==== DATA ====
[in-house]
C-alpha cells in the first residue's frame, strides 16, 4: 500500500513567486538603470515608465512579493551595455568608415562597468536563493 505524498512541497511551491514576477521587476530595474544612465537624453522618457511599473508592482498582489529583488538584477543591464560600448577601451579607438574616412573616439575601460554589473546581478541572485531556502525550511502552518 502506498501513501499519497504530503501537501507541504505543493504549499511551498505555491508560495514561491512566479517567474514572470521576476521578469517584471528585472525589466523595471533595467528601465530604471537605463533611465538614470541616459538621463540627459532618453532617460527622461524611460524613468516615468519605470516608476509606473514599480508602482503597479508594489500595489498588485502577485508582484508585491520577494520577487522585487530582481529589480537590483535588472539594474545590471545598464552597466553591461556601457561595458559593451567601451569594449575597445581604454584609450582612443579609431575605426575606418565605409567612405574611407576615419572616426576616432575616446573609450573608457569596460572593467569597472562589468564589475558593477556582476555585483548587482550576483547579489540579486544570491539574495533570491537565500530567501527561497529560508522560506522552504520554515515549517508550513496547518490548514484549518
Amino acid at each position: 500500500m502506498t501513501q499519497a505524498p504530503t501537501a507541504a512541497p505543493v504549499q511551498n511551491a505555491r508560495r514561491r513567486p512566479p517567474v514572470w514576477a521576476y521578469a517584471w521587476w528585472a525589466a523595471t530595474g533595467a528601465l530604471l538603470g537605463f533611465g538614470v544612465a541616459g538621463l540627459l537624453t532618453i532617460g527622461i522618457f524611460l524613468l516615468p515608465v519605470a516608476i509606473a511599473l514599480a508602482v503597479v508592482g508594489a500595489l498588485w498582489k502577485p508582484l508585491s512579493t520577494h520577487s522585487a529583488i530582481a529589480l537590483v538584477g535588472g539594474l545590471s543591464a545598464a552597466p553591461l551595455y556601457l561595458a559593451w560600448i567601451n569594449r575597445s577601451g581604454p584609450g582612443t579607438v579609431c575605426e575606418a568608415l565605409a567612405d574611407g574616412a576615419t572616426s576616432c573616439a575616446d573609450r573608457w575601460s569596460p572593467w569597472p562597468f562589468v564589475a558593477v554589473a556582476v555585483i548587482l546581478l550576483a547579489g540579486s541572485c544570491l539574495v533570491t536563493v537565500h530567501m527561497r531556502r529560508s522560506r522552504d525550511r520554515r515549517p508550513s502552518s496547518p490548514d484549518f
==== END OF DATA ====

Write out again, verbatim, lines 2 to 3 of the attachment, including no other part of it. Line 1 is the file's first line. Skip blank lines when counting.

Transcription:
C-alpha cells in the first residue's frame, strides 16, 4: 500500500513567486538603470515608465512579493551595455568608415562597468536563493 505524498512541497511551491514576477521587476530595474544612465537624453522618457511599473508592482498582489529583488538584477543591464560600448577601451579607438574616412573616439575601460554589473546581478541572485531556502525550511502552518 502506498501513501499519497504530503501537501507541504505543493504549499511551498505555491508560495514561491512566479517567474514572470521576476521578469517584471528585472525589466523595471533595467528601465530604471537605463533611465538614470541616459538621463540627459532618453532617460527622461524611460524613468516615468519605470516608476509606473514599480508602482503597479508594489500595489498588485502577485508582484508585491520577494520577487522585487530582481529589480537590483535588472539594474545590471545598464552597466553591461556601457561595458559593451567601451569594449575597445581604454584609450582612443579609431575605426575606418565605409567612405574611407576615419572616426576616432575616446573609450573608457569596460572593467569597472562589468564589475558593477556582476555585483548587482550576483547579489540579486544570491539574495533570491537565500530567501527561497529560508522560506522552504520554515515549517508550513496547518490548514484549518
Amino acid at each position: 500500500m502506498t501513501q499519497a505524498p504530503t501537501a507541504a512541497p505543493v504549499q511551498n511551491a505555491r508560495r514561491r513567486p512566479p517567474v514572470w514576477a521576476y521578469a517584471w521587476w528585472a525589466a523595471t530595474g533595467a528601465l530604471l538603470g537605463f533611465g538614470v544612465a541616459g538621463l540627459l537624453t532618453i532617460g527622461i522618457f524611460l524613468l516615468p515608465v519605470a516608476i509606473a511599473l514599480a508602482v503597479v508592482g508594489a500595489l498588485w498582489k502577485p508582484l508585491s512579493t520577494h520577487s522585487a529583488i530582481a529589480l537590483v538584477g535588472g539594474l545590471s543591464a545598464a552597466p553591461l551595455y556601457l561595458a559593451w560600448i567601451n569594449r575597445s577601451g581604454p584609450g582612443t579607438v579609431c575605426e575606418a568608415l565605409a567612405d574611407g574616412a576615419t572616426s576616432c573616439a575616446d573609450r573608457w575601460s569596460p572593467w569597472p562597468f562589468v564589475a558593477v554589473a556582476v555585483i548587482l546581478l550576483a547579489g540579486s541572485c544570491l539574495v533570491t536563493v537565500h530567501m527561497r531556502r529560508s522560506r522552504d525550511r520554515r515549517p508550513s502552518s496547518p490548514d484549518f